Art or just plain weirdness? Small gallery space aims to spark big discussion


Lawrence artist Wayne Propst, left, will be featured in the inaugural exhibit in the new Antecedent Gallery at the Lawrence Arts Center. The gallery space, a small alcove on the second floor, was previously used for storage and special events. Ben Ahlvers, right, is the center's exhibitions director.


Retired Kansas University professor Roger Shimomura spent part of his childhood in interment camps after the bombing of Pearl Harbor. Behind him is one of several paintings he's done from his experiences in the camps, entitled "Classmates."

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The Lawrence Arts Center’s new Antecedent Gallery will debut with Wayne Propst’s exhibit, “Art Supplies: Raw Materials of Art.”

An opening reception will run from 5-9 p.m. Friday, in conjunction with Final Fridays, at the Arts Center, 940 New Hampshire St. The reception will feature performance art by Propst and screenings of previously unseen footage he shot of the late William S. Burroughs at home in Lawrence.

Just because people make things — very creative things — doesn’t mean those things are art.

Or does it?

A tiny alcove inside the Lawrence Arts Center is being converted into a new gallery to showcase creations — yes, they’re probably going to be weird — that incite the question. The Antecedent Gallery debuts Friday with a reception for its inaugural show, “Art Supplies: Raw Materials of Art,” by Lawrence’s resident master of weird creations, Wayne Propst.

Propst and fellow Lawrence artist Roger Shimomura are curating the gallery, a community partnership overseen by Arts Center Exhibitions Director Ben Ahlvers.

“If you want to come see where craziness is happening, this space is where you’re going to find it,” Ahlvers says.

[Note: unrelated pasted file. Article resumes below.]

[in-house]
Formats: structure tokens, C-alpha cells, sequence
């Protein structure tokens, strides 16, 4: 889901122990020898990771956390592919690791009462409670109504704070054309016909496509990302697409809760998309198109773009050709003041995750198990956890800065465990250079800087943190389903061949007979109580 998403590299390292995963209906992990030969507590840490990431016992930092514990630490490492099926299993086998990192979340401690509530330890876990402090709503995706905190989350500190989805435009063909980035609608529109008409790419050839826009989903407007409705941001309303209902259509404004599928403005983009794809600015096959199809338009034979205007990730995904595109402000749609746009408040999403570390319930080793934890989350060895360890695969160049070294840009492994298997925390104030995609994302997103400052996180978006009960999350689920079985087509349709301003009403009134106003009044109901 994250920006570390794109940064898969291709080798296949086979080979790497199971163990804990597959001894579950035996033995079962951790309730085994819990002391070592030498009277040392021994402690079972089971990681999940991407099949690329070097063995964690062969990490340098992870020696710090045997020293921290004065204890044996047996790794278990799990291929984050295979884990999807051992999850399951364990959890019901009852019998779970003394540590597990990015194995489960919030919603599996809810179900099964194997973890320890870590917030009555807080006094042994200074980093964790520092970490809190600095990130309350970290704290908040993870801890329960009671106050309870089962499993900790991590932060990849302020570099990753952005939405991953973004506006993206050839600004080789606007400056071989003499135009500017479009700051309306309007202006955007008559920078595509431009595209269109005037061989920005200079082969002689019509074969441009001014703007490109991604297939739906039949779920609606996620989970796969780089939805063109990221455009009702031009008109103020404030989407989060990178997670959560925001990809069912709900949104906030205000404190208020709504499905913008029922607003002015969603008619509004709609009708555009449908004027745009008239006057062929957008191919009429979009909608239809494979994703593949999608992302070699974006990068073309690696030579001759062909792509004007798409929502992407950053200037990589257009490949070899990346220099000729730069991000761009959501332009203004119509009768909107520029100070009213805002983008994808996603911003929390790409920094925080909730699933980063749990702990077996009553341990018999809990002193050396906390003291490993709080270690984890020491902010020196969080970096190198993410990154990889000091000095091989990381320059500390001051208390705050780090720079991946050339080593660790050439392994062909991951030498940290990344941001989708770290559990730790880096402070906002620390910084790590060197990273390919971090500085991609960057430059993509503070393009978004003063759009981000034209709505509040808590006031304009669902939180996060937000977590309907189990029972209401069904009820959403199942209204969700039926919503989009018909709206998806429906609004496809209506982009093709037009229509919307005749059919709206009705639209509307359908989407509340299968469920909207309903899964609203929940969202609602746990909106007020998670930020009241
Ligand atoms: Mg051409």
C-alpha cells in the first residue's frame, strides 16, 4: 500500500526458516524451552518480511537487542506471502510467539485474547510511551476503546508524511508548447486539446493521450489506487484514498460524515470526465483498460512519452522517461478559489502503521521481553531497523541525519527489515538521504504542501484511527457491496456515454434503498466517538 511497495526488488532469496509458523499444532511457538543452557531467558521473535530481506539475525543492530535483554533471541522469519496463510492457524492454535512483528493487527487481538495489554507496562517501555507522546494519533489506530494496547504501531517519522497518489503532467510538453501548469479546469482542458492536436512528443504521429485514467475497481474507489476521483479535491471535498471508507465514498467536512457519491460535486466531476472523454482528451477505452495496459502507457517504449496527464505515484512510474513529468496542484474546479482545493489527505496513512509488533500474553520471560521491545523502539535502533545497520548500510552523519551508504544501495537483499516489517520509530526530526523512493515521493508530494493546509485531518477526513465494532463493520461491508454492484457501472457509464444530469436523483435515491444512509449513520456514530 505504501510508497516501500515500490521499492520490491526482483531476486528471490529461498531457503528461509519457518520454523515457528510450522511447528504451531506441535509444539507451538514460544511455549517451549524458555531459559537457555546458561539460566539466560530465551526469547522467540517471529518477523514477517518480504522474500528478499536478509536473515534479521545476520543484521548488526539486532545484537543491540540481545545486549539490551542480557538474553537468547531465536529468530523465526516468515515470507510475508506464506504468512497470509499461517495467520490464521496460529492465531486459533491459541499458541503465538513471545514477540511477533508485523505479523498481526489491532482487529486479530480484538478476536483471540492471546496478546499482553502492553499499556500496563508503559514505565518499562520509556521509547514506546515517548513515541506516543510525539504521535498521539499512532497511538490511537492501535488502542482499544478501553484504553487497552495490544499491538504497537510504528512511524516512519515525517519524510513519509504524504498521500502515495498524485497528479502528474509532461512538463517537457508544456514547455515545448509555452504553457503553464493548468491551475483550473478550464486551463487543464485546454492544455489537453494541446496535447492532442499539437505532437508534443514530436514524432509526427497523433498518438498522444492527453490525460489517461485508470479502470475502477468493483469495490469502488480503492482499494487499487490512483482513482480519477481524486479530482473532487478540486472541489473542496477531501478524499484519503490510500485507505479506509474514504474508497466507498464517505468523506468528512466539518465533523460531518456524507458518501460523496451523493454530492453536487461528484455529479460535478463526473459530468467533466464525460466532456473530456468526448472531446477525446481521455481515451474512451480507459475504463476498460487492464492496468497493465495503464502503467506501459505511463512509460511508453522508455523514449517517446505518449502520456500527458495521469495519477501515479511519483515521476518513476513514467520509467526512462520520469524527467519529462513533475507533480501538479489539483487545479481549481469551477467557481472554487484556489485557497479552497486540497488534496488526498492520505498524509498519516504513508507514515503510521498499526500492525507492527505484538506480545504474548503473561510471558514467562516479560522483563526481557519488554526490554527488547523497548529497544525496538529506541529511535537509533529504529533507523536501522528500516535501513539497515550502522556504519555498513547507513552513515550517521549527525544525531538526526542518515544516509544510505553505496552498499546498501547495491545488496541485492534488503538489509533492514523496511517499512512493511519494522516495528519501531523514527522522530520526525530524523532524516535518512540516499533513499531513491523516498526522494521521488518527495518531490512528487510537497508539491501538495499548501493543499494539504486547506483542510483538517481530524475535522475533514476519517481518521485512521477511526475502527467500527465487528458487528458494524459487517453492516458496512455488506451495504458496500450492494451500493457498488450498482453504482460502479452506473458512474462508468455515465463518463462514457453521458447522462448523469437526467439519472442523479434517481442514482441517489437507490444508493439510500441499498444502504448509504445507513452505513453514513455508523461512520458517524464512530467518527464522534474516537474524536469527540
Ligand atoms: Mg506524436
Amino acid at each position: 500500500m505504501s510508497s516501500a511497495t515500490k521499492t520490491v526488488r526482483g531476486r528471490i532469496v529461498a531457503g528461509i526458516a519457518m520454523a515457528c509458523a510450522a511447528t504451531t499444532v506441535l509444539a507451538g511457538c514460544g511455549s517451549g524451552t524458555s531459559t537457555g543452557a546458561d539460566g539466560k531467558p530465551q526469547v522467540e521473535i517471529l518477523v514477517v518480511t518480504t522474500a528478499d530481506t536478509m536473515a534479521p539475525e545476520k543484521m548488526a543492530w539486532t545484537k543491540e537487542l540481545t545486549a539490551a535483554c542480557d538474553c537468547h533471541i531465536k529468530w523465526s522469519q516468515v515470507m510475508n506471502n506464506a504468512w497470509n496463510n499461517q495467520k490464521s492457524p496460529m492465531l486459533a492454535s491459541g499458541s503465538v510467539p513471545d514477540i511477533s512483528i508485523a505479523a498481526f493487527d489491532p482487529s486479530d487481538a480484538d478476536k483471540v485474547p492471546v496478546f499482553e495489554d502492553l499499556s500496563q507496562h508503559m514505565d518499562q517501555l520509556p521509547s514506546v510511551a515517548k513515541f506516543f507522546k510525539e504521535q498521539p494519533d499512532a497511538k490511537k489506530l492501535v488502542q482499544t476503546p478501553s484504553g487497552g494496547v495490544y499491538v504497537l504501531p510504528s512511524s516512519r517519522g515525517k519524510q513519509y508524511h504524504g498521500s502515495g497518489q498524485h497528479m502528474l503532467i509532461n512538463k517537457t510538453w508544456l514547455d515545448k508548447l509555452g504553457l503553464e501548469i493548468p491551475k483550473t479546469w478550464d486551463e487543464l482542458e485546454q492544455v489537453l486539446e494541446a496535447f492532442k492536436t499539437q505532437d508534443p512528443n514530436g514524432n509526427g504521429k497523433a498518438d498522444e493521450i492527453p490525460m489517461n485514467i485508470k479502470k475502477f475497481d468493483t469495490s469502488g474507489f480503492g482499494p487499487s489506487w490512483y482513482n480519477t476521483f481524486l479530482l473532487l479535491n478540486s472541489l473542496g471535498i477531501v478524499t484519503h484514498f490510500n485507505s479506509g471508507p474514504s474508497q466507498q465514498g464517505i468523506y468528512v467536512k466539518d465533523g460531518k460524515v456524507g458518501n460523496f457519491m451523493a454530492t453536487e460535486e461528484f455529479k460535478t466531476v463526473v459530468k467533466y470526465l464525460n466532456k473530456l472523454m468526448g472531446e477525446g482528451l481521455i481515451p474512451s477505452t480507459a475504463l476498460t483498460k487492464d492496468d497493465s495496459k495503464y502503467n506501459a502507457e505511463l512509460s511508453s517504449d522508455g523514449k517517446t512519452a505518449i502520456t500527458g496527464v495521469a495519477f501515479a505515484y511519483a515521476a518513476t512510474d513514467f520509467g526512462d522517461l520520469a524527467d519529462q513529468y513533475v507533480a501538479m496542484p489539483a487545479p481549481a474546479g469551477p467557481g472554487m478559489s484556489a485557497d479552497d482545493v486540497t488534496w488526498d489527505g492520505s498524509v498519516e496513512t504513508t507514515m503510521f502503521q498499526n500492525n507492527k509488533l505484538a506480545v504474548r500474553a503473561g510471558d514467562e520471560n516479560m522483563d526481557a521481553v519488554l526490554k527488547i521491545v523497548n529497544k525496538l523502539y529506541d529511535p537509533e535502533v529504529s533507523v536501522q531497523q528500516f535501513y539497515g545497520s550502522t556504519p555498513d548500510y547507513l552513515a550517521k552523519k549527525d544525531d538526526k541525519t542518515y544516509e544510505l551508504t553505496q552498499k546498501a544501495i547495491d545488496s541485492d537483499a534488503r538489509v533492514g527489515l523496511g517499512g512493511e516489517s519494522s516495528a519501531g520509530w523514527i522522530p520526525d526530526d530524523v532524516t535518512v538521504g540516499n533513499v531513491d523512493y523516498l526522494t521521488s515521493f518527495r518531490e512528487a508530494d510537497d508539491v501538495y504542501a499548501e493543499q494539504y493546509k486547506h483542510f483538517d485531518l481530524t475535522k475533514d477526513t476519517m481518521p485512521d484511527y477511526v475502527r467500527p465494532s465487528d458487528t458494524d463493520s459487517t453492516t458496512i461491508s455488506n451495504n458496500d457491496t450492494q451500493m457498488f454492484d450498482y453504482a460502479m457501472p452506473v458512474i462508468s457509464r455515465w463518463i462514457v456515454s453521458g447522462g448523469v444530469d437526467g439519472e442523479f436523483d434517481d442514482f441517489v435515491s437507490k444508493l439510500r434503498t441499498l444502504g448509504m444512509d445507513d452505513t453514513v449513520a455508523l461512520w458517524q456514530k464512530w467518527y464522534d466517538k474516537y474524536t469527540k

Shimomura, a painter and retired Kansas University art professor, pitched the idea to the Arts Center last year.

His goal, he wrote in his proposal, isn’t to feature the “best” artwork in a traditional sense but rather work with a simple fundamental intention behind it — “Art that expresses basic needs; art that is therapeutic, healing, obsessive, highly personal, troublesome, secretive; art that is inspired by a personal need that speaks from the soul can find a place in the current art environment.”

The “so-called lower echelon” of fine arts is a gray area, Shimomura says. “There is an abundance of activity going on that might be questionable to a lot of people about whether or not you can call it art.”

The Antecedent Gallery — a small but airy nook on the second floor — is squeezed between the metalsmithing and ceramics studios. It’s only about 10-by-13-feet, but a window overlooks the Arts Center’s large first-floor gallery.

A large, metal sculpture once filled the spot, Ahlvers says. More recently, it’s been used for storage, a few short-run exhibits and a mini studio space where passersby could see artists at work.

Ahlvers says converting the “odd space” to gallery space fits his goal for exhibitions at the Arts Center.

“We’re doing things in all parts of the building, not just contained to larger spaces,” he says. “We’re dedicated to doing more of that — getting art more out in the open.”

The goal isn’t putting strange creations on a “pedestal” in an attempt to give them credential as art, Ahlvers says. Meaning will be in the eye of the beholder.

“It really opens the door to conversations about what’s art, who makes it, and why they make it,” he says. “We’re not answering that. We’re sort of presenting the question.”

As for what Propst — a performer/collector/raconteur/provocateur — has planned, he says it will involve guns (fake ones, of course) and other objects from his collection at his rural Lawrence home.

During Friday’s kickoff reception, he’s planning to screen video of his late friend William S. Burroughs, a series of clips that have never been shown to the public. Also expect a series of grisly “chopstick murders” of stuffed animals and dolls, Propst says, probably one every half hour.

Propst says the gallery — including his and future exhibits — aims to show that just because someone’s wearing a beret doesn’t make them an artist. On the flip side, there are people who create fascinating things who don’t consider themselves artists.

“Humans, in general, may be driven to make things,” Propst says. “The people that we have in mind may well be pretty eccentric.”


irvan moore 9 years, 11 months ago

i was visiting with wayne at the grocery store on sarurday, he gave me one of his latest creations, he does what he does without thought of personal gain and is a true lawrence treasure

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